This film by Refn is a straight forward allegory with Christianity represented by the chief and Mikklesen representing Nordic paganism. There are no female characters. The costumes and landscapes remind me of Odd Nerdrum paintings. While the fight scenes are well- staged and the landscapes are starkly beautiful there's a problem. The problem is at the very end so I have to talk about it.
If you are going to set the movie up as a mythical allegory then you must be true to the attributes the characters represent and Refn doesn't do this. Or rather, he quits doing this at the very end. He's fine with the Christian dying while bellowing about universalist kingdoms but paganism isn't universal. It's specific to each race or ethnic group. Vikings in particular had a very strong sense about identity and valor. After all, Valhalla was a place for Viking warriors who died fighting. Therefore, the pagan character would not lay down his weapons and let the enemy kill him. Nowhere in the movie is he converted to Christianity. There is no indication in the movie that the killing saved the boy's life. How could it?
The only explanation is that he's gone mad. Otherwise, the logic of this allegory, the persona One-eye represents, is contradicted by his baffling acquiescence. It completely defies his nature and there is no explanation for it. Like I said, it's as if he's suddenly gone mad. But, there's no indication of this in the story. So, the ending for me was disappointing. Otherwise, a serious movie with an interesting premise.
This movie is so good it should be shown, repeatedly, in Latin America, Africa and Asia. Millions foolishly waiting in long lines at US consulates and border crossings must be warned. They and their many descendants can be saved from hideous lives of rage and despair. Oh, thank you Bobcat for your timely message. This wonderful film is a stark warning and will open many eyes to the horror that lies ahead.
What else can one say? Shakespeare this may not be but, hey, its a film that is Satire folks. You see, we can watch something that pokes fun at all those evil right-wing Americans and feel superior at the same time. What more do you want for goodness sake! AND you can fantasize about killing people you don't like! Because you care. After all, its for the children.
Longford was a bit of a twit wasn't he? Or at least in this movie, no? He's made to say: "She has enriched my Spiritual Life" and "No matter how evil (one is), one can be redeemed." Oh really? By whom, one may ask? Isn't that someone else's job? Lady Longford is made to say (shaken to her core): "I had no idea (about prison conditions)". It reminds me of 19th century upper-class mad house viewing but modernized for progressives. Its really about their own feelings. The kids? The real victims? Oh, yeah. Well, whatever . . .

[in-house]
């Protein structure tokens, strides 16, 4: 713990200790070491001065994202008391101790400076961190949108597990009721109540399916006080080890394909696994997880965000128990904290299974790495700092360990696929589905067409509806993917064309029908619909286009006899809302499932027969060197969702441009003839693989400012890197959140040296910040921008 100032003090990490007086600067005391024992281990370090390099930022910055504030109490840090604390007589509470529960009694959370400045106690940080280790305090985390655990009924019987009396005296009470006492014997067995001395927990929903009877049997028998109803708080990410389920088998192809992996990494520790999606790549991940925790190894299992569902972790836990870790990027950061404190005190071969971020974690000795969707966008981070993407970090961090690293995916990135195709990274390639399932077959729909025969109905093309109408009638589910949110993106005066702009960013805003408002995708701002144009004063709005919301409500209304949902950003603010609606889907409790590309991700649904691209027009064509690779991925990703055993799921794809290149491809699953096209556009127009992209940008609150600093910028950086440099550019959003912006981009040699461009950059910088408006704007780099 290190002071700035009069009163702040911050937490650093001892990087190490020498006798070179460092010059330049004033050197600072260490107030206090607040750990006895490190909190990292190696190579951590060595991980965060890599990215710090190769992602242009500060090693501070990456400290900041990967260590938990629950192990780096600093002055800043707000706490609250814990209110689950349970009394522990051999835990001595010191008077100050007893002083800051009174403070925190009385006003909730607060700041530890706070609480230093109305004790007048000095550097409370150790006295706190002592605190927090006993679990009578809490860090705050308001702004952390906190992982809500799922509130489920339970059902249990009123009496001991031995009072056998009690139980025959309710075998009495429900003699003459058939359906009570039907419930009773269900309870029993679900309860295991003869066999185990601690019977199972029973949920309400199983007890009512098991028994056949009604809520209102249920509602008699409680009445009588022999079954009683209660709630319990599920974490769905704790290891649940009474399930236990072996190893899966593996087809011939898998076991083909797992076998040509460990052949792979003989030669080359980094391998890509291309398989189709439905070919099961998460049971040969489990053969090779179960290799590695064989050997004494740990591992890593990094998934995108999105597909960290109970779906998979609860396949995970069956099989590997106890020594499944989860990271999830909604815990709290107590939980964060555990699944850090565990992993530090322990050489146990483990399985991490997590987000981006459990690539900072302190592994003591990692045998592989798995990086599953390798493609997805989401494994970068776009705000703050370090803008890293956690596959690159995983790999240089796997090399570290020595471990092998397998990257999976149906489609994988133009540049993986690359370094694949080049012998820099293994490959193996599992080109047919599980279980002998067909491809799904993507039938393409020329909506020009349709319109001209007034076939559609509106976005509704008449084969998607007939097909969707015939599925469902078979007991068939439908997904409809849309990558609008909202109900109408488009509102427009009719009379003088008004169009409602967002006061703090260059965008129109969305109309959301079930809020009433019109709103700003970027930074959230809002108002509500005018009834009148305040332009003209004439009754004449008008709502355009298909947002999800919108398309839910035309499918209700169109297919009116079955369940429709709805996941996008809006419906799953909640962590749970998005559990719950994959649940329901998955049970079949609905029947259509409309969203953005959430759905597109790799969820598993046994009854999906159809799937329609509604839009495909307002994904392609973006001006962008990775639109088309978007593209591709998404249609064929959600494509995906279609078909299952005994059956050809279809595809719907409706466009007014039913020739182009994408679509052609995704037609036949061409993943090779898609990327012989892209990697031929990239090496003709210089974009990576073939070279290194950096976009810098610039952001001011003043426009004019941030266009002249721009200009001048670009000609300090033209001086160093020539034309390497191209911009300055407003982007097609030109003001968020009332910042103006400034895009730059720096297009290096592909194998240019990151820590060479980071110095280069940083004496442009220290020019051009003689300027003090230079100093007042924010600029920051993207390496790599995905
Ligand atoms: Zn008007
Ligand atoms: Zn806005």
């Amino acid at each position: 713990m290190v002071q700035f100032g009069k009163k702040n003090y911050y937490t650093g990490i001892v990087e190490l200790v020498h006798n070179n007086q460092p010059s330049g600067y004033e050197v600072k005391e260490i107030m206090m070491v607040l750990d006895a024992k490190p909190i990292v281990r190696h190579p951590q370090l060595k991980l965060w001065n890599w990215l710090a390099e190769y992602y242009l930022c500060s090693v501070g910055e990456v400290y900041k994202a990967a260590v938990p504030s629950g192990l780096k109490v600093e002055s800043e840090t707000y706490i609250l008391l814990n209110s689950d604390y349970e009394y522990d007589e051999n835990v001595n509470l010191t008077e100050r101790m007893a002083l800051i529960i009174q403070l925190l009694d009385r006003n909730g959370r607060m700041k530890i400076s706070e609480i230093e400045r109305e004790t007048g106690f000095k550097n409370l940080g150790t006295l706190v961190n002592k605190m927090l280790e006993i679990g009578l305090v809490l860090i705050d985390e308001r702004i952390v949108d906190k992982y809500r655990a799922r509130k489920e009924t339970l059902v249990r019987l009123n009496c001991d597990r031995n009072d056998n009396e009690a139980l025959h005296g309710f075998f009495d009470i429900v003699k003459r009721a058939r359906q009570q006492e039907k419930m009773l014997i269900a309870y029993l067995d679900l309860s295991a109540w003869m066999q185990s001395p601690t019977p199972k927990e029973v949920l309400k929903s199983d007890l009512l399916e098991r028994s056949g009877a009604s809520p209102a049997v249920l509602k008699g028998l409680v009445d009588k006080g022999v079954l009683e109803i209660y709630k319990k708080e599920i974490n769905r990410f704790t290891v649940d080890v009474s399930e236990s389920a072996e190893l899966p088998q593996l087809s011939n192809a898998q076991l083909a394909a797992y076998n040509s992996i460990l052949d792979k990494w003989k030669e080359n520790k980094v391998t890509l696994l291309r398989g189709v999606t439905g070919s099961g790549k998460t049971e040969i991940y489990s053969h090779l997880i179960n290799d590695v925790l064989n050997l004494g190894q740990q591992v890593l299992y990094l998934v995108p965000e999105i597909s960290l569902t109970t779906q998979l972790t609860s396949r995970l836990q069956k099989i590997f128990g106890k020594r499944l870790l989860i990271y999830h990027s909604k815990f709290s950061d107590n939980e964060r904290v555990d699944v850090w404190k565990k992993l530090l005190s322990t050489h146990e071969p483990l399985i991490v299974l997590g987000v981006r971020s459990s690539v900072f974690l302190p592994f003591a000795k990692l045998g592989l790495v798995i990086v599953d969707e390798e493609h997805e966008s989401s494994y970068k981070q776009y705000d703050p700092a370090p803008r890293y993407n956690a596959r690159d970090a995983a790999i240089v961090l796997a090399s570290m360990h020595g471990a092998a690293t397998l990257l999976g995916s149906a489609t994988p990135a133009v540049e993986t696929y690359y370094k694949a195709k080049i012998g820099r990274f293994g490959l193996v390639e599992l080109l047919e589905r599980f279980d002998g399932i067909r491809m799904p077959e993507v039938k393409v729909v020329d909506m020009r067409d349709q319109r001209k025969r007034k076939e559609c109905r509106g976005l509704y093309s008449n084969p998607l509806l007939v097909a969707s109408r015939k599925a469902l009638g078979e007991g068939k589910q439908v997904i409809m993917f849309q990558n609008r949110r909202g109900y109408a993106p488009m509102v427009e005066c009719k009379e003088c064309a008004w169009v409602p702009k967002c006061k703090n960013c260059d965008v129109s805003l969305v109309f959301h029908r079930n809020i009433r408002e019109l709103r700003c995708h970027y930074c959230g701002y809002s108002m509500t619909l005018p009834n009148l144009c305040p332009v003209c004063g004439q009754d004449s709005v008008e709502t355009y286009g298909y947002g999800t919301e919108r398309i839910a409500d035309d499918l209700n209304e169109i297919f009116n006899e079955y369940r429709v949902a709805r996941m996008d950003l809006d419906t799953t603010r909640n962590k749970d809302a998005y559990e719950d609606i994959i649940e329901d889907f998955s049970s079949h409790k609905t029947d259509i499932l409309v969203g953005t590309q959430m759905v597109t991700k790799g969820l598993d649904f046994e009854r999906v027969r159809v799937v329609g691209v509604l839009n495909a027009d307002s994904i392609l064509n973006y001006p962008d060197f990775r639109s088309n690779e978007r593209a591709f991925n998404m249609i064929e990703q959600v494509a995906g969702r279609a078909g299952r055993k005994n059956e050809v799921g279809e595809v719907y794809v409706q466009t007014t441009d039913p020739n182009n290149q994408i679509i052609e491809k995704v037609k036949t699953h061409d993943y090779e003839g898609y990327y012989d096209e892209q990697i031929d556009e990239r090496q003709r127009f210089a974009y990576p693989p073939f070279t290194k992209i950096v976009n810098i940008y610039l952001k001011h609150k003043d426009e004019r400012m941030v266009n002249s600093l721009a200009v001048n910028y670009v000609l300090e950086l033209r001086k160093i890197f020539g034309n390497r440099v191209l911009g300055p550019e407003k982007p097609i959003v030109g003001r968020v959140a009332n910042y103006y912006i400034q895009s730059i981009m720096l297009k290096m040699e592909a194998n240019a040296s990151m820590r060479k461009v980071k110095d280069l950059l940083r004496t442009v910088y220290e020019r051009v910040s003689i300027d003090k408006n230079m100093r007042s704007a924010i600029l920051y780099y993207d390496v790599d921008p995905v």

We have people like Longford in the States. They are called ACLU lawyers and they are definitely not trying to find God through slumming. There's a French phrase for this, three words that begin with NdB, but I can't get IMDb to accept.
I did like the camera work and thought the acting superb. Cheers, everyone.
Hallucinogenic alienation and left-wing schmaltz during a trek on ancient Christian pilgrimage route to Santiago de Compostela, shrine of Santiago Matamoros - Saint James the Moor-Killer. One plot line revolves around two young men of Arabic descent who speak French and their relationship with their traveling companions. These people are indigenous French equally étranger to Christianity or at any rate very open-minded indeed. Another theme concerns three older siblings who must go on this particular pilgrimage in order to collect an inheritance. One of these is a state-supported alcoholic who receives no ascertainable spiritual or social benefit from the effort. Another is an uptight conservative sans social conscience who magically awakens to his plight through no other means than simply suffering a bit of discomfort and outward bound-type group bonding. The third is a dedicated socialist teacher well versed in Christian-baiting. At a later date she is apparently ready to "screw the rich" (as discussed earlier in a tender moment) via Eurabic alliances bolstered by her Christian mother's money. The movie is interspersed with inchoate dream sequences meant to rival Christian grandeur but merely succeeds in reminding this viewer of the increasingly banal nihilism of European elites. Clever plot full of modernist irony, beautiful scenery of France and Spain, and multicultural sentimentality only residents of the wealthier Parisian arrondissements could love.
I would recommend this movie to anyone who knows even just a little about modern France or French language. (I believe this movie is not subtitled.) I myself can read but not speak (much) of that wonderful language but there is enough visual storytelling and jokes to allow you to make with the ha-ha. Best scene for me: the inconsolable fans in the bar at the unhappy conclusion of the football game. The movie even has stylish ending credits where the hero finds himself in a Baroque or possibly Rococo French line dance during a masquerade ball. Artus de Penguern does a superb job as writer/director and as Gregoire, ever hopeful, but stymied lover of would-be Madame Bovary played by Pascale Arbillot.
The film is a pre-Enlightenment allegory, or the description of one thing under the guise of another. Certainly not social utopianism or realism. The young woman tempts the mortal laws by defying custom and the material world. She wants to follow her spirit and a craving for Shakespeare and the world of Orpheus. She is compelled to bring forth the child . . . or the longing of her soul. She suffers various hardships and adventures on her journey, sometimes comically and ineptly aided by her hapless buffoon father and idiot-savant brother. Only when she leaves the earth can the mysterious birth occur in the coupling of the female with the male.